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Fury switches training camps from Big Bear to Los Angeles

Deontay Wilder Tyson Fury Wilder vs. Fury

By Tim Royner: In a sign that things might not be going hunky-dory for lineal heavyweight champion Tyson Fury (27-0, 19 KOs), his promoter Frank Warren is reporting that the 30-year-old has moved down from his attitude training at Big Bear, California to Los Angeles to train at Freddie Roach’s Wildcard gym for his December 1 fight against WBC heavyweight champion Deontay ‘Bronze Bomber’ Wilder (40-0, 39 KOs) on Showtime pay-per-view at the Staples Center in Los Angeles, California.


This is a move that Fury is making sooner than expected, and it’s unclear if he’s not able to cut it with the high altitude training where fighters need to work hard. Fury leaving Big Bear sooner than what was planned is sign that things didn’t go well for him there.

Whether the altitude that was getting the best of Fury or the possible grueling sparring that he was doing with Joyce is unknown. If Fury didn’t like the sparring with Joyce, he should have pulled trainer Abel Sanchez aside and told him that he can’t handle the power and/or the fast pace that Joe fights at. Sanchez would have made sure that he used a different sparring partner for Fury to make it easier for him.

There aren’t many big heavyweights Fury’s size at Big Bear. Joyce and former IBF/WBA cruiserweight champion Murat Gassiev are special cases. Those guys seem to thrive on hard work. Gassiev comes from Russian, and he’s accustomed to working hard in training camp. Joyce is known as the ‘Juggernaut,’ a fighter that just never stops coming forward. Joyce can throw nonstop punches for a full fight without stopping. He was arguably robbed in the 2016 in his fight against Tony Yoka, who he badly outworked during the fight. Fury would be out of place at Big Bear among Gassiev and Joyce. Those two are like fish that love that Oxygen levels at Big Bear. For Fury, it would likely be very hard as a newbie, going in against guys with great stamina and fighting styles that involve constant action. Fury likes to waste a lot of time with non-fighting in his matches. You’ll often see him moving around the ring, trying to limit how many punches his opponent can throw at him. That’s the complete opposite of how Joyce and Gassiev fight.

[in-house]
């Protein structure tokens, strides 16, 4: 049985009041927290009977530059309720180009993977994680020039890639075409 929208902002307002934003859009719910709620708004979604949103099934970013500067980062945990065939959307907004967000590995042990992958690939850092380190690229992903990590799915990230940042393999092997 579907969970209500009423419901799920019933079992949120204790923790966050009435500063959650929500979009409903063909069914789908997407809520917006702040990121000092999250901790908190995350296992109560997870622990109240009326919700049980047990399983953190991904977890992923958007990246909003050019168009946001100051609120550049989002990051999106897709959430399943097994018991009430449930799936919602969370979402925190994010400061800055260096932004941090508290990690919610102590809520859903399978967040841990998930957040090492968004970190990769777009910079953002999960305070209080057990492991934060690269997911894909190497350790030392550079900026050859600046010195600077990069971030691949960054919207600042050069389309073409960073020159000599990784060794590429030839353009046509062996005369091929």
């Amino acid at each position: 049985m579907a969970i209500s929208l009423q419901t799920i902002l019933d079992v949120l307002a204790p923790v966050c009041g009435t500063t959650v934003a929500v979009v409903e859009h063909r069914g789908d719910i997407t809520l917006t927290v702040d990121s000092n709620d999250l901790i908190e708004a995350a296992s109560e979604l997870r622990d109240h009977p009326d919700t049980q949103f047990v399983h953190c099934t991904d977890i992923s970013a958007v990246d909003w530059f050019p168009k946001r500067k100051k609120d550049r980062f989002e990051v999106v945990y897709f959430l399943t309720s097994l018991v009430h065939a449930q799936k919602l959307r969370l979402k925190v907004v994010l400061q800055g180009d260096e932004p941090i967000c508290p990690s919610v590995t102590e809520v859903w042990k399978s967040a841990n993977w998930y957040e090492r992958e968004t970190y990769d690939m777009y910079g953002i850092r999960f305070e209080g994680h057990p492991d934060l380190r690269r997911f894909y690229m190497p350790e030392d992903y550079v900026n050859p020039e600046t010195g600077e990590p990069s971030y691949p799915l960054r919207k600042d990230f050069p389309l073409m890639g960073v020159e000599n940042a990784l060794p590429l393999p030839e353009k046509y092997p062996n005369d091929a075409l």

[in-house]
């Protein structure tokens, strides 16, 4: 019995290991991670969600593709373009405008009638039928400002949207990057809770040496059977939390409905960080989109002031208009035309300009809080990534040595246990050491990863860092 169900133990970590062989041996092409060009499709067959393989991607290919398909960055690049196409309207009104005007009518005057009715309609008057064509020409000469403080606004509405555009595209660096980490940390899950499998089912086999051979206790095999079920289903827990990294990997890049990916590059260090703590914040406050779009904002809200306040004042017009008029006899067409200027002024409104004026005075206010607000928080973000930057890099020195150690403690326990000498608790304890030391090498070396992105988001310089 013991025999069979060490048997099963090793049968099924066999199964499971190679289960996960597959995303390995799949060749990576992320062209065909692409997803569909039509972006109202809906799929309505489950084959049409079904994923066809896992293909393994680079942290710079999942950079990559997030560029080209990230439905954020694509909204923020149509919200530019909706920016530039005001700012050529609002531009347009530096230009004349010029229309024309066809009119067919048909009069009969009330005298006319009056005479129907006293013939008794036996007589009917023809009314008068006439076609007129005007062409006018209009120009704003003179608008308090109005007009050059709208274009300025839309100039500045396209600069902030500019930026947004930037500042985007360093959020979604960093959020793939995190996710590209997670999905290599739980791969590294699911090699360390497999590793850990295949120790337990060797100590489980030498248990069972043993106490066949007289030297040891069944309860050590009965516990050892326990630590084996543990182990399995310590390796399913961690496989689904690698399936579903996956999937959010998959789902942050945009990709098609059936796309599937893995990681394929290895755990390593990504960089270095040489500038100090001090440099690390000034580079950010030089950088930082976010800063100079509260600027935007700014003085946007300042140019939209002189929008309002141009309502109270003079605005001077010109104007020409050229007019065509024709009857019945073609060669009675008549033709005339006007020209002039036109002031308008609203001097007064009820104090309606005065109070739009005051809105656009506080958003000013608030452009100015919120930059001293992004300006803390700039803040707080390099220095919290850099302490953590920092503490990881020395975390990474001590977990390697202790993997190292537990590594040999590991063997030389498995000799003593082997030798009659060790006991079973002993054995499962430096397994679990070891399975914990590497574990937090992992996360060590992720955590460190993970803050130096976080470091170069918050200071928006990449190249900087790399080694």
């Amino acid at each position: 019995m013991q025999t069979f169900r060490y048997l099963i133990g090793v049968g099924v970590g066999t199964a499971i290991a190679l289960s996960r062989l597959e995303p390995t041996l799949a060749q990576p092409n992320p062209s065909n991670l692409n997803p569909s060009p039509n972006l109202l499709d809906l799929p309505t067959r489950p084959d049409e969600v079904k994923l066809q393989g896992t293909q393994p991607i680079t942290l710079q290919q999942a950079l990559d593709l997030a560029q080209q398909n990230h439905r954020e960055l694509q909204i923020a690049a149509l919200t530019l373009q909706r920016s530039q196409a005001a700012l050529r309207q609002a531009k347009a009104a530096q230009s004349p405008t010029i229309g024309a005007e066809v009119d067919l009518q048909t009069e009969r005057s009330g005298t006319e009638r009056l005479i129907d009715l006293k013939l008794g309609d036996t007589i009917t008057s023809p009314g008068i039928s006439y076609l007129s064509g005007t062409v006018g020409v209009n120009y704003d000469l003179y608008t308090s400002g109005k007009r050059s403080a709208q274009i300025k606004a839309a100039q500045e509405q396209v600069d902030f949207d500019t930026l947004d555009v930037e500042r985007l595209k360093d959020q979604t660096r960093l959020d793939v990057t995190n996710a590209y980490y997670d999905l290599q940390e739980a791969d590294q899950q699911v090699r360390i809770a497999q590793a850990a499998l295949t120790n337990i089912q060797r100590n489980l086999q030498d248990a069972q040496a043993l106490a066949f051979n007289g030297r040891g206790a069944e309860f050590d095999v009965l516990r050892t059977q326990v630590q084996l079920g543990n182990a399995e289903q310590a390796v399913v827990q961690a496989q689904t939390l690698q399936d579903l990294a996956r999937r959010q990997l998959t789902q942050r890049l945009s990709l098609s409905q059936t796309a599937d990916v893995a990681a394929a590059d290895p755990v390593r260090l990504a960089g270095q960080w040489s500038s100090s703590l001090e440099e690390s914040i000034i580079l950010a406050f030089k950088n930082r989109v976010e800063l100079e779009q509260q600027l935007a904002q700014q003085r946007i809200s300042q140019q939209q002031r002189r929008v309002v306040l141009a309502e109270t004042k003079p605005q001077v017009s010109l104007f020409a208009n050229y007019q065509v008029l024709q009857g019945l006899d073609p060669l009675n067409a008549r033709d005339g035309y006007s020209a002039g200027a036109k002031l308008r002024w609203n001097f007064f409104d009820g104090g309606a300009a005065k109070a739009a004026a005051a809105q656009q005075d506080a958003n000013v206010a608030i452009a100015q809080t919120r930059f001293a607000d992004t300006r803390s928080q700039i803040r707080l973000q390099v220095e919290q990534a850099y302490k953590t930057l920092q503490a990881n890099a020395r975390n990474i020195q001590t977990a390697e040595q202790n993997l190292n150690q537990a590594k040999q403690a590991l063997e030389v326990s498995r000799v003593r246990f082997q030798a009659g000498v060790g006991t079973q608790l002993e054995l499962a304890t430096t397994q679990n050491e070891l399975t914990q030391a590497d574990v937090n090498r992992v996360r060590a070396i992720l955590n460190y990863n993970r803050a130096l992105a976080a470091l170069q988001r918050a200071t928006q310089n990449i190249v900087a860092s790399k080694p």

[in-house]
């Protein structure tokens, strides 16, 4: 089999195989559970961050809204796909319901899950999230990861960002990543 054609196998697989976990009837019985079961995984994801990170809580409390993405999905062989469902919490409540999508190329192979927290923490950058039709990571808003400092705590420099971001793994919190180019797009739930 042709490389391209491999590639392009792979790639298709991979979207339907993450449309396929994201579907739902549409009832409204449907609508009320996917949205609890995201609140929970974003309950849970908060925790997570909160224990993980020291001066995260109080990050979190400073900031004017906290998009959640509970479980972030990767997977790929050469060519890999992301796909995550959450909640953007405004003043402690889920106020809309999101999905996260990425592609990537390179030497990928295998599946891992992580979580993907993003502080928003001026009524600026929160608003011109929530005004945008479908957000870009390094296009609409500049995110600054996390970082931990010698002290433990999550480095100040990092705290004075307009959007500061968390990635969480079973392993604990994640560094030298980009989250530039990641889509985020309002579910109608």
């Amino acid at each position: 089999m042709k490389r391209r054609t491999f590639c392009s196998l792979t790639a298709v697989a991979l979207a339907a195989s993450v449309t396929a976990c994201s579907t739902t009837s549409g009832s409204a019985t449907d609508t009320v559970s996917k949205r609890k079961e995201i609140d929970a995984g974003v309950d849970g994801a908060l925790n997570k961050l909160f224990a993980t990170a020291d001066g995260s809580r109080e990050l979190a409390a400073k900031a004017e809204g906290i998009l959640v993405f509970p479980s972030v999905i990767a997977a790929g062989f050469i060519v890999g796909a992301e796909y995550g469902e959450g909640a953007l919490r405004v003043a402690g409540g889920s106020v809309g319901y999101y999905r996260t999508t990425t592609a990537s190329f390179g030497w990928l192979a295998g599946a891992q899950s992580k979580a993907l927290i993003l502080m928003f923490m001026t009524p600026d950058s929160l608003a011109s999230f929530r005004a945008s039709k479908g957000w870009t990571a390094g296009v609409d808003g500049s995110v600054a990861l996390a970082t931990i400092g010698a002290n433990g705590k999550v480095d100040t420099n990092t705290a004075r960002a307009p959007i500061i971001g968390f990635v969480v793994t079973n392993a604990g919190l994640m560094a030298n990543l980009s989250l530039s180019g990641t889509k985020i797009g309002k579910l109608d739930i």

You have to wonder whether Fury’s 6’9″ body is unable to deal with the high altitude the way that fitter, younger fighters are. If Fury is already falling apart under the rigors of training camp, then what’s to happen when he gets inside the ring with the 6’7″ Wilder on the night and he pushes a fast pace in their fight next month on December 1? You’d like to have seen Fury stick it out at Big Bear until the last moment so that he can get some more pounds off and work on his conditioning. Fury looked flabby, slow and one-paced in his last two comeback fights against Francesco Pianeta and Sefer Seferi. Fury’s mobility, which was once his biggest asset, is now gone. He now plods around the ring, often fighting against the ropes, and looking like he’s unable to muster the energy to move around the ring like he once could.

“Tyson Fury has come back down from Big Bear,” Warren said in his column at metro.co.uk. “He was training at high altitude, but is now settled at Freddie Roach’s gym in Los Angeles. They certainly came down sooner from Big Bear than they intended, but that’s purely because of the altitude.”

What we don’t know is if the sparring between Fury and unbeaten heavyweight contender Joe Joyce (6-0, 6 KOs) is getting to him or not. Having to spar an in shape 6’6″ 263 lb fighter like Joyce has got to be trying for Fury. Joyce has a way of jumping on his opponents right from the get go, forcing them to fight a full three minutes of each and every round without let up. There’s no breaks when one fights Joyce. He sticks to his opponents like glue, throwing massive shots to the head and body. Fury likes to duck his head and lean over the ropes to keep from taking shots to the noggin. That kind of fighting style wouldn’t work against Joyce. If he has an opponent that leans back against the ropes, he attacks their body with powerful shots that seem to go right through them like a hot knife through butter.

Fury choosing to leave Big Bear early to go down to altitude to train at Roach’s Wildcard gym might be interpreted by some as a sign that he can’t cut the mustard with Joyce, who likely will remain at Big Bear to continue to train with his trainer Abel Sanchez. The question is did Joyce work Fury over too much and make not want to stick at out?

Warren believes that Fury might wind up taking the fight to the unbeaten Wilder (40-0, 39 KOs) rather than getting on his bike and moving around the ringlike most boxing fans are expecting him to do.

“I just feel Tyson might take the fight to him,” Warren said. “Everyone’s got in their mind how this fight will be, Wilder’s going to come looking for the big punches and Tyson’s going to be on the back foot and try to outbox him.”

It might be a self-defeating move on Fury’s part if he goes straight into the teeth of Wilder’s offense on December 1. Wilder is the stronger, faster, more athletic and the better conditioned fighter of the two. Going straight at Wilder on the night would be an insane move, to be sure. It would obviously be the last thing that Wilder would expect, but that doesn’t mean it would be a successful game plan for Fury. Wilder would be surprised only briefly. Once Wilder realizes that he’s got Fury coming right at him, he’ll start windmilling on him with power shots, and the fight could end straightaway with Fury hitting the canvas for the 10 count like so many others have in the past. Artur Szpilka tried to attack Wilder in their fight in 2016, and he was knocked out cold in the 9th round. Szpilka was taken out of the ring on a stretcher.

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